Four projects designed to improve the quality, scope and/or efficiency of programs at William & Mary were made possible this semester with support from the provost’s Creative Adaptation Fund. Among those projects chosen was Professor Pamela Eddy's project on College Teaching Certificates.
College Teaching Certificate
Investigators: Pamela L. Eddy
The university will soon offer a 12-credit, hybrid (online and in-person) College Teaching Certificate (CTC) program. It will be the first such credit program offered in Virginia.
The certificate targets community college faculty as well as on-campus doctoral students at William & Mary, and portions will be offered year-round.
“What makes the College Teaching Certificate such an exciting venture is how the initiative addresses several key issues facing higher education in general, and the state of Virginia in particular,” said Eddy, professor of education. “The changing nature of teaching and learning, the needs of today’s learners, and the retirement of vast numbers of seasoned faculty members provides a need in the field that the CTC addresses—especially for those in the community college sector.”
Most faculty are not trained on how to teach and instead use trial and error, teach as they were taught, or try teaching themselves about new classroom strategies, Eddy added.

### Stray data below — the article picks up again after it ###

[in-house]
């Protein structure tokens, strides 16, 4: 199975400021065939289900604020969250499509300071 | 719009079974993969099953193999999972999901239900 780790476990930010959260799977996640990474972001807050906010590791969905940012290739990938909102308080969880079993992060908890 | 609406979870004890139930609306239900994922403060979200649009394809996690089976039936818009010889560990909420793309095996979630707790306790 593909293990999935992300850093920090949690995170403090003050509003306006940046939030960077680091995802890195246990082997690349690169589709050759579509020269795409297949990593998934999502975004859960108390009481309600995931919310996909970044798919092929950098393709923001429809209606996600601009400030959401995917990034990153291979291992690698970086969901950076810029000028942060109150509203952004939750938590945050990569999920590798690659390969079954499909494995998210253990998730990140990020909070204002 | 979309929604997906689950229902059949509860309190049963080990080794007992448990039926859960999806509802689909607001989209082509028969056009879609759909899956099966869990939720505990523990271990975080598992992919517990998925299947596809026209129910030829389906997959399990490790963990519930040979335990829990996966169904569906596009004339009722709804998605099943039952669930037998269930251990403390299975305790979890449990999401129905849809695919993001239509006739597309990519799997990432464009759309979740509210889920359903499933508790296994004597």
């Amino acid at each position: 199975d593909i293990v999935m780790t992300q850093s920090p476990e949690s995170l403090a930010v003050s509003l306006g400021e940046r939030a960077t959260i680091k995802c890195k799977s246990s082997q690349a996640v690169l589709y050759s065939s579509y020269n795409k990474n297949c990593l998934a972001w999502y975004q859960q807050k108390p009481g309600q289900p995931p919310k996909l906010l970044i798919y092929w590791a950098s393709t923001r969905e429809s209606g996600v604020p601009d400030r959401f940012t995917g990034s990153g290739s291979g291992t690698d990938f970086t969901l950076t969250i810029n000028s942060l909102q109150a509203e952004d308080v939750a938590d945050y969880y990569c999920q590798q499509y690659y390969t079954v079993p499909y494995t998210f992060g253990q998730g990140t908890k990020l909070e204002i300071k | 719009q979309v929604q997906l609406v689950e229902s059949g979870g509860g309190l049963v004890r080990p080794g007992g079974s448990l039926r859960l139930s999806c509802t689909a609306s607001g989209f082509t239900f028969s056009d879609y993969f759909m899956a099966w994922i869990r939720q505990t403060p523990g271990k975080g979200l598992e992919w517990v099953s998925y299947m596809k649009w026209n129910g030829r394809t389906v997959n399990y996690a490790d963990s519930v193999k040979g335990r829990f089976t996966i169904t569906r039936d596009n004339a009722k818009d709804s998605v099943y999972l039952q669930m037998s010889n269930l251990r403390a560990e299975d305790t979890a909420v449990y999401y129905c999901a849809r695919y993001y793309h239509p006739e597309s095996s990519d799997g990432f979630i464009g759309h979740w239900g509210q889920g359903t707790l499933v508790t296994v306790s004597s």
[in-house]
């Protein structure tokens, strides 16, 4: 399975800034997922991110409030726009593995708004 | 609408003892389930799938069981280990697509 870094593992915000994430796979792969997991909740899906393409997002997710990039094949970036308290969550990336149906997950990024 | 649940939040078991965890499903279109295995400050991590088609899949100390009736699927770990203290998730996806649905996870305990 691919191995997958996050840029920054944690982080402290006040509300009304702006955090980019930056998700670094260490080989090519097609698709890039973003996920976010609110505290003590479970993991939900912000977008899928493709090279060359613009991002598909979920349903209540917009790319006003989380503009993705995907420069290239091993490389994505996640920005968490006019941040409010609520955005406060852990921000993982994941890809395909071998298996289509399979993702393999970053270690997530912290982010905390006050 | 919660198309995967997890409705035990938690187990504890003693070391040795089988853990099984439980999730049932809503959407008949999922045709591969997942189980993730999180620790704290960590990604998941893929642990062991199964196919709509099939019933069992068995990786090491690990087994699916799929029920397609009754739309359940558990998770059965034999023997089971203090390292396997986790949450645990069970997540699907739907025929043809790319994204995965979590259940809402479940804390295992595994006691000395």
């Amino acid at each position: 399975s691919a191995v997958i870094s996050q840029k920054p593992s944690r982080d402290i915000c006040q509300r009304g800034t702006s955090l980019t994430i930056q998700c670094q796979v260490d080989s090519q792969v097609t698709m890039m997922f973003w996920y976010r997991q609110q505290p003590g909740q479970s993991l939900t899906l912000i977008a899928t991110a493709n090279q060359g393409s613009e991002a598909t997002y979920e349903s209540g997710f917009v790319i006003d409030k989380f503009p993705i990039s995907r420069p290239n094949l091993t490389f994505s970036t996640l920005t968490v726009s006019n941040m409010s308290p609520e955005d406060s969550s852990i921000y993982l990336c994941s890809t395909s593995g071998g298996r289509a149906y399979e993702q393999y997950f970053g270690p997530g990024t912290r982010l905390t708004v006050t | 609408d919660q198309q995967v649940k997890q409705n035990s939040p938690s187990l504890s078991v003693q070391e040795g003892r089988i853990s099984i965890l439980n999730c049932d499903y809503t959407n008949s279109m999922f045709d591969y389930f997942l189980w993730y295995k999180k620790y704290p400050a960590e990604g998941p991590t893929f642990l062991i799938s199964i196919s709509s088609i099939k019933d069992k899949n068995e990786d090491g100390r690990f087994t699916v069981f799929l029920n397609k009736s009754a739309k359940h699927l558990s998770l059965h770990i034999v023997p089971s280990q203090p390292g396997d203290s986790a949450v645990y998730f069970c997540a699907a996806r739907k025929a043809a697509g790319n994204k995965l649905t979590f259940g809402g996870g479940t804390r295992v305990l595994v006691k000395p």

“The College Teaching Certificate intends to teach about best practices in classroom teaching with an end goal to obtain improved student learning outcomes, and importantly to keep students on track for college completion,” she said.
The foundation for the certificate includes six, one-credit online modules that focus on the areas of college teaching and course design, teaching strategies, inclusive classroom design, the scholarship of teaching and learning, assessing student learning, and educational technologies and course content.
The second portion of the program will offer participants teaching academies and workshops. Students in the program will also be involved in hands-on learning projects in which they will have the chance to apply their new skills.
“The CTC is offered in a hybrid format to accommodate working professionals and models the type of authentic learning experiences participants can then use in their own classrooms,” said Eddy. “Importantly, a focus on the scholarship of teaching is a part of the program—this feature will allow graduates to continue to assess their own classroom practices and tweak them to enhance student outcomes long after they are done with the CTC. Our hope is that our own passion for teaching spreads among those participating!”
The one-credit modules are being developed this summer, and two of the content modules will be piloted on campus and with faculty at Tidewater Community College in the fall.
The program itself is expected to generate a pathway into graduate programs for participants and will create additional enrollments for the university. The format of this initial offering may lead to additional certificate program offerings.